Lights, camera, dereliction

180 Birmingham image_print res

Birmingham is being used as a location once again by Hollywood. This time, by one of movieland’s best directors. Guess why? asks Richard Lutz.


The city’s media can’t get enough of it. Steven Spielberg is in town.

He’s shooting a movie, called Ready Player One, due out in 2018. Here he is being snapped in Twitterland on location.



Spielberg has clout. So I take it he had no trouble signing up Brit actors such as Simon Pegg and Oscar winner Mark Rylance for the project, which is described as a dystopian sci-if thriller. He’s big time, top of the tree.

Even Birmingham’s commentators seem a bit awed by The Spielberg Factor. The filmmaker has chosen the “somewhat unlikely location’ of Birmingham”, says a BBC breathless online report. Shock exclusive, it seems to say, a film director is in Britain’s second largest city.

Actually, according to insiders, the city is a likely location, not an unlikely one. It seems Birmingham, according to one movie pro, has a “brutal aesthetic” which, I guess, is foo-foo talk for being a dump. Another pundit referred to its “muscular environment” which I originally thought meant it had a high number of all-night gyms. But that just means it’s got mean streets.

Another commentator was more plain speaking and understandable. It has “a run down look” with its forlorn Digbeth arches crapped out with graffiti, he explains. And, he adds, it’s cheaper to use than London.

Well, that’s the essence of it then.

The city is a great site to shoot films about urban crime, post-apocalyptic horror and dark dystopian thrillers. Or even stuff about urban dystopian horror or post-apocalyptic crime. Or just moody downbeat thrillers filled with rain-slashed cruddy streets. And you can chop back your budget by coming to the West Midlands rather than shooting in expensive London with its clogged up traffic and exorbitant fees.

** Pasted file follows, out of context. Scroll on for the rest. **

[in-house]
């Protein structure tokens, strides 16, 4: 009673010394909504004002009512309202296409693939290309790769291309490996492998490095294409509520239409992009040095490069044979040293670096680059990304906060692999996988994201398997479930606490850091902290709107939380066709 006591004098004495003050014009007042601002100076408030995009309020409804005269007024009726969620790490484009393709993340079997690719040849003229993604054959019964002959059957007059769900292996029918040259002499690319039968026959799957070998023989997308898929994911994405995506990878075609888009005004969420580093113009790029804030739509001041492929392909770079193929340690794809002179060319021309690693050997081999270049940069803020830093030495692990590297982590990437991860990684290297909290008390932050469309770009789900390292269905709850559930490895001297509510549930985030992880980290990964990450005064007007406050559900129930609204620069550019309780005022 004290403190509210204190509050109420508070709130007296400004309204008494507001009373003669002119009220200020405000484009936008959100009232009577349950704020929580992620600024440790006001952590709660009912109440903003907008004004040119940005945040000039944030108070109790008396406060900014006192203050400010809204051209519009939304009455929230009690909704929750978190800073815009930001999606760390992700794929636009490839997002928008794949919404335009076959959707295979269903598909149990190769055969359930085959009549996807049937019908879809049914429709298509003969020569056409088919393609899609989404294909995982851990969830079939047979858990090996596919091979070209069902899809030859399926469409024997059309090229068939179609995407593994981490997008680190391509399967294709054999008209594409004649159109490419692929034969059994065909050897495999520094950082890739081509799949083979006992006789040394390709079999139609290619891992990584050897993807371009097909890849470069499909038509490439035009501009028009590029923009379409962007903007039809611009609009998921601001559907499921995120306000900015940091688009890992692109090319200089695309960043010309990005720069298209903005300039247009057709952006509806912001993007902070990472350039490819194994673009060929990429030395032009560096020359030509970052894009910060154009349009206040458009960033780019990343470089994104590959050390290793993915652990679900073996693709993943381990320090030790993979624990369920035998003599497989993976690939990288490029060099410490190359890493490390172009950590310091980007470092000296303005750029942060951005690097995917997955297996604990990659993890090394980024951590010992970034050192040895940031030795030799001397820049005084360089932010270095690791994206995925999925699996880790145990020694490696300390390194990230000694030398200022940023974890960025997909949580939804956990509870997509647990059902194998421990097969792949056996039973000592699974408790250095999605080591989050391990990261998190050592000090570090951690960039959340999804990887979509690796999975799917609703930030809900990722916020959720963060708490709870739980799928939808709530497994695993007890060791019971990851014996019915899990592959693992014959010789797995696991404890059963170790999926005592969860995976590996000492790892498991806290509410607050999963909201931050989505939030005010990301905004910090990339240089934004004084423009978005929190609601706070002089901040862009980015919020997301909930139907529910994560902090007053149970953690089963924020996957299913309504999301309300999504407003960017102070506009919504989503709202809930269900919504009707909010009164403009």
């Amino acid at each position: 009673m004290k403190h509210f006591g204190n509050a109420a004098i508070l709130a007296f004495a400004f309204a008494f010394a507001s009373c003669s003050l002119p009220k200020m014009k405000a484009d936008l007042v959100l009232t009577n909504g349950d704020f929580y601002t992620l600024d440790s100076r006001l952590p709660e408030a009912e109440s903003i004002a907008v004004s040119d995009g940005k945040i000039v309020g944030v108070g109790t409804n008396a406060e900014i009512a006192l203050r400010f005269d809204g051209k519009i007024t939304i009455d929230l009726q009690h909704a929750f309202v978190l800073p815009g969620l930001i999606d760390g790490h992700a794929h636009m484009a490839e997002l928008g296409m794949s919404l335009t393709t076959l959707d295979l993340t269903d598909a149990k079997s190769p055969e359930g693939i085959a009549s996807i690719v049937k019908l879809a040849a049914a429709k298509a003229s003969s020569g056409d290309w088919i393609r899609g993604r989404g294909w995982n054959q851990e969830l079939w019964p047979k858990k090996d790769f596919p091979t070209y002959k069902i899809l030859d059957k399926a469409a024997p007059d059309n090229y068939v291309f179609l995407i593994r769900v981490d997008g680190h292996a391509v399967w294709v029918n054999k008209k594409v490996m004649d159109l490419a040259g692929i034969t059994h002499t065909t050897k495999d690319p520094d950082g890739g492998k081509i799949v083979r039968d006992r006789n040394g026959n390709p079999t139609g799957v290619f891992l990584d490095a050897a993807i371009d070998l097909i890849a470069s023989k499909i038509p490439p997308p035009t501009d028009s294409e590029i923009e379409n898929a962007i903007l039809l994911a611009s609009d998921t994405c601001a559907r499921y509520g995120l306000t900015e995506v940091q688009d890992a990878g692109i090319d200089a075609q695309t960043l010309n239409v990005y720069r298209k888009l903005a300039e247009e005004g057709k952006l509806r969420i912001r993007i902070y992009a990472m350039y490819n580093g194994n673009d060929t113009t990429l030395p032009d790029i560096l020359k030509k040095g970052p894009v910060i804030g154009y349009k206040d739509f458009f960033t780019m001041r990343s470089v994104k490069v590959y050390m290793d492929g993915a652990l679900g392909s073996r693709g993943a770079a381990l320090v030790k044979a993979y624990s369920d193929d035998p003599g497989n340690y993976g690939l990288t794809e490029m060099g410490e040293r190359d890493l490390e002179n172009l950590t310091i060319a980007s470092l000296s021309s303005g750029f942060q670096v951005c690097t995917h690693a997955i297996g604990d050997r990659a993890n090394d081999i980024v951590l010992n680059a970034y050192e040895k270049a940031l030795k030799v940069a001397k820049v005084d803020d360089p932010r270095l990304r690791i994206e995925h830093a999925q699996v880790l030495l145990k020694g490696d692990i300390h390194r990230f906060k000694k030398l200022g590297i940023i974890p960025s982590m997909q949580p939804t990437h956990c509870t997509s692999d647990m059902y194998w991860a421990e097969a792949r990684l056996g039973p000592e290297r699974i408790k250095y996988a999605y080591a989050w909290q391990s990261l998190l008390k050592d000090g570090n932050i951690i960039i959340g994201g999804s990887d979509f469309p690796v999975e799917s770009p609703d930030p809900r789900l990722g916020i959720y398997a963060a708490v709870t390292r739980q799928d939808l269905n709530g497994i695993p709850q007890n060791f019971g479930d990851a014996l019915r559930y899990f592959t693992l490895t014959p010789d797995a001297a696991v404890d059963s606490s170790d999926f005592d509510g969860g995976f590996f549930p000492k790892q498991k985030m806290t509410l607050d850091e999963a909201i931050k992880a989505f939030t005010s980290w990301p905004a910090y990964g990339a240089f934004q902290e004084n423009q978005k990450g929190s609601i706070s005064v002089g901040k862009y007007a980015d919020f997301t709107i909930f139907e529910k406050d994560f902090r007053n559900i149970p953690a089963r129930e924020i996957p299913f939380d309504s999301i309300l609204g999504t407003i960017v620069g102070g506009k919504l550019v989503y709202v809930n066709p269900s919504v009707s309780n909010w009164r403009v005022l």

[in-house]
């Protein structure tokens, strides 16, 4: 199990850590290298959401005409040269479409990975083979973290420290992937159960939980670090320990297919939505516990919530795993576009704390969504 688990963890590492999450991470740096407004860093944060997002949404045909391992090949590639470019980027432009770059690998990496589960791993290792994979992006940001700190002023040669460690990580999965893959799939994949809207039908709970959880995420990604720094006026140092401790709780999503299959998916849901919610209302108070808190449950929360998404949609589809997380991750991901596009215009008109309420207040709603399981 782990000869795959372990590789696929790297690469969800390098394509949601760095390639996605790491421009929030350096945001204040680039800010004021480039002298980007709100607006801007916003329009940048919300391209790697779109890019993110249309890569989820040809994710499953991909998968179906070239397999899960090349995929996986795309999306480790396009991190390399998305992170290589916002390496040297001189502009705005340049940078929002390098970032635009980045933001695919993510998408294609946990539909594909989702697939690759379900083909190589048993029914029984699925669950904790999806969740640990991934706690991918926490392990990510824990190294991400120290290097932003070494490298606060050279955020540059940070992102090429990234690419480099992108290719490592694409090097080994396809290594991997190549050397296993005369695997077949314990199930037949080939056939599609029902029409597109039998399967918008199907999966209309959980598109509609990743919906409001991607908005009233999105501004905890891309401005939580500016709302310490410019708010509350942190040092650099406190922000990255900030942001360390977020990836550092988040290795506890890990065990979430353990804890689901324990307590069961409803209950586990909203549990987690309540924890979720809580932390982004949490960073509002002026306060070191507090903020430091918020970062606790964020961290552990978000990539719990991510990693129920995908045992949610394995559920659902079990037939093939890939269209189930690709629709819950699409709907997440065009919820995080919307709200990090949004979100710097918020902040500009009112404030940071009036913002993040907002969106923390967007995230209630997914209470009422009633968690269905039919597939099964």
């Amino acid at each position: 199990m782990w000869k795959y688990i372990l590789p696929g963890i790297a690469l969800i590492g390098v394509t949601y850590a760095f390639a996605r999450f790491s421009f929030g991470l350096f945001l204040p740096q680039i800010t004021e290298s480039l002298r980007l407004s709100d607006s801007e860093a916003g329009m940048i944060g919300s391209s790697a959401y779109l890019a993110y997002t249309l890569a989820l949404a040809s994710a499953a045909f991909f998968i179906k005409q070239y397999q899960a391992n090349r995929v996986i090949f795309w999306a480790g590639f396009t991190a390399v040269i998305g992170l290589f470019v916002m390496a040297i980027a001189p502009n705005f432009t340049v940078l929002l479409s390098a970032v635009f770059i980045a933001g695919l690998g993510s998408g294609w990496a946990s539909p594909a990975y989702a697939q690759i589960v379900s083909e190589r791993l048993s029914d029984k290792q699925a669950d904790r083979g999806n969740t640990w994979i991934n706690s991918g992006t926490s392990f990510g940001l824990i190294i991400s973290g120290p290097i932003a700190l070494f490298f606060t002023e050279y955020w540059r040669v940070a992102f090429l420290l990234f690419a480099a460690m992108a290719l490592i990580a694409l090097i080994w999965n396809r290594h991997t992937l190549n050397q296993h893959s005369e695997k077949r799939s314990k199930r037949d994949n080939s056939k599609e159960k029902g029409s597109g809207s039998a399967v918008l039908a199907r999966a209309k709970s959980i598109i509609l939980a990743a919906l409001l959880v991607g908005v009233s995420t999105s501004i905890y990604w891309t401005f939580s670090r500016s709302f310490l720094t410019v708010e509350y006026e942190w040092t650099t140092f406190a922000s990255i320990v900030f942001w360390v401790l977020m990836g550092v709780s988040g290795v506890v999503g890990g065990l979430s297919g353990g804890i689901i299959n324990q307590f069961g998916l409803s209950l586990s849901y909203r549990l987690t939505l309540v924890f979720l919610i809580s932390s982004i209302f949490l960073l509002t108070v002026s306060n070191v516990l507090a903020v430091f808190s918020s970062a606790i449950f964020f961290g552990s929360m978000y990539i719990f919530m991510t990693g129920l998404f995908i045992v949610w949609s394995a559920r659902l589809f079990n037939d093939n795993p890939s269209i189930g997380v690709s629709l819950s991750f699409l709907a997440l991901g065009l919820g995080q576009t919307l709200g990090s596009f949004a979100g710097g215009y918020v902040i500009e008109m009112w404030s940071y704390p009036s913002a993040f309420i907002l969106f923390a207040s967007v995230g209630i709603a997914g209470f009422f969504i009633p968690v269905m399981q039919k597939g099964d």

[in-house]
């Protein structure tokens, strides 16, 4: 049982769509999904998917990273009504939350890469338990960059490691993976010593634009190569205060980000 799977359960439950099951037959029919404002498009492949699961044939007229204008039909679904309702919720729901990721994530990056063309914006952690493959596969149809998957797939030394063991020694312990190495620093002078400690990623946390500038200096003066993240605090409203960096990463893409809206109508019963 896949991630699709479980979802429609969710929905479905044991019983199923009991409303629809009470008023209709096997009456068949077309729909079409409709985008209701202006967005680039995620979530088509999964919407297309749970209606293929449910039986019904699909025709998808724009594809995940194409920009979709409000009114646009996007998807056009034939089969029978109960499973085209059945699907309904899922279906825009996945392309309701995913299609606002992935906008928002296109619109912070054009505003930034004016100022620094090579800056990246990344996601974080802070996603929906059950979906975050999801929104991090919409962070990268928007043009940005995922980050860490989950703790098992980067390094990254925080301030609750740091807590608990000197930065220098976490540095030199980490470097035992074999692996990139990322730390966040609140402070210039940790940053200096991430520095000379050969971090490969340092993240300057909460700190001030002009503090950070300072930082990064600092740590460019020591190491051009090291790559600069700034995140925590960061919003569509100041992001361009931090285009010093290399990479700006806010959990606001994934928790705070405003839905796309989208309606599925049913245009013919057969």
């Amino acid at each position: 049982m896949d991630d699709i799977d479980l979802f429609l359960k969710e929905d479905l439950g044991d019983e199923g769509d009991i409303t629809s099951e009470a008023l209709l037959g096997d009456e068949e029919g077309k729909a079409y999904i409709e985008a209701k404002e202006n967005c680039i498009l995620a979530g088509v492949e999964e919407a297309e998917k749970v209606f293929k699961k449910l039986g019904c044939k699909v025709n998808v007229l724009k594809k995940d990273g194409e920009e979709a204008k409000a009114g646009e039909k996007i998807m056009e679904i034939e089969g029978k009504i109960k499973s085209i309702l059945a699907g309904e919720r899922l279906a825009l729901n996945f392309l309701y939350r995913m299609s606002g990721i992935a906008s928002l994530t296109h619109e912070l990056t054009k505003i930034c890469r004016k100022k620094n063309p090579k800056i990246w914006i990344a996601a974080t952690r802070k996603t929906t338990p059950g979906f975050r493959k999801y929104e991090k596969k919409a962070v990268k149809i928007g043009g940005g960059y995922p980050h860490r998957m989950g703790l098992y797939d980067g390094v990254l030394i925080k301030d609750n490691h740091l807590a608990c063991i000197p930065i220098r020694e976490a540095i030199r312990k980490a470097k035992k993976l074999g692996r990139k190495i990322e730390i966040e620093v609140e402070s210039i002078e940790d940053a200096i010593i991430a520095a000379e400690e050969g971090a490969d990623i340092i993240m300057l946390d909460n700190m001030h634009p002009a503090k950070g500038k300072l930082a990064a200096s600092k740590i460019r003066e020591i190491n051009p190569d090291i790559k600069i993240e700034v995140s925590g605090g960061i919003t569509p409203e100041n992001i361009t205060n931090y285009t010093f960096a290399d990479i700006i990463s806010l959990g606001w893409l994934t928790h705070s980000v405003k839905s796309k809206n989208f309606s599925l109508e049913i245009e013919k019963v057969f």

So, no romcom in old Brum; no high finance caper with catwalk stars; no storyline about a group of earnest twenty-somethings sitting around a swish eaterie for 36 hours wondering about relationships, love, hate, symbiosis.

No… Birmingham is grit, down at heel grit. And according to the above, cheap down at heel grit. Though from what I read, Spielberg’s crew had to improve on the urban graffiti. Seemingly, it wasn’t good (or bad) enough.

So, how about re-marketing this city’s brand? We can call it Birmingun, with its inner suburbs of Horrorborne or Spookbrook, Cheswick Grim or Northfiend, with its nearby towns of Werewolfhampton or Worcestershire’s very own Killerminster, or down by the Avon, with the pretty town of Evilsham?

And then there’s Headless Cross and, of course, how can we ignore the original Hollywood on the back road to Redditch?

But what do you really expect anyway, despite the city employing 220,000 workers in the financial/professional sector and annually bringing in £15 billion to the urban area? Birmingham is simply seen by many as a trash can (sorry, muscular and brutal), though maybe not the kind that the film world really wants.

After all, when it came to making the super successful Peaky Blinders TV series, the producers shot the Birmingham historical soap in gritty Liverpool and gritty Leeds. Seems Big Bad Brum  just wasn’t bad enough.


** There may be light at the end of this grim tunnel.  This week begins the Flatpack film festival in Birmingham. It’s on for a month and shows movies made locally including an examination of how the city is portrayed  on celluloid

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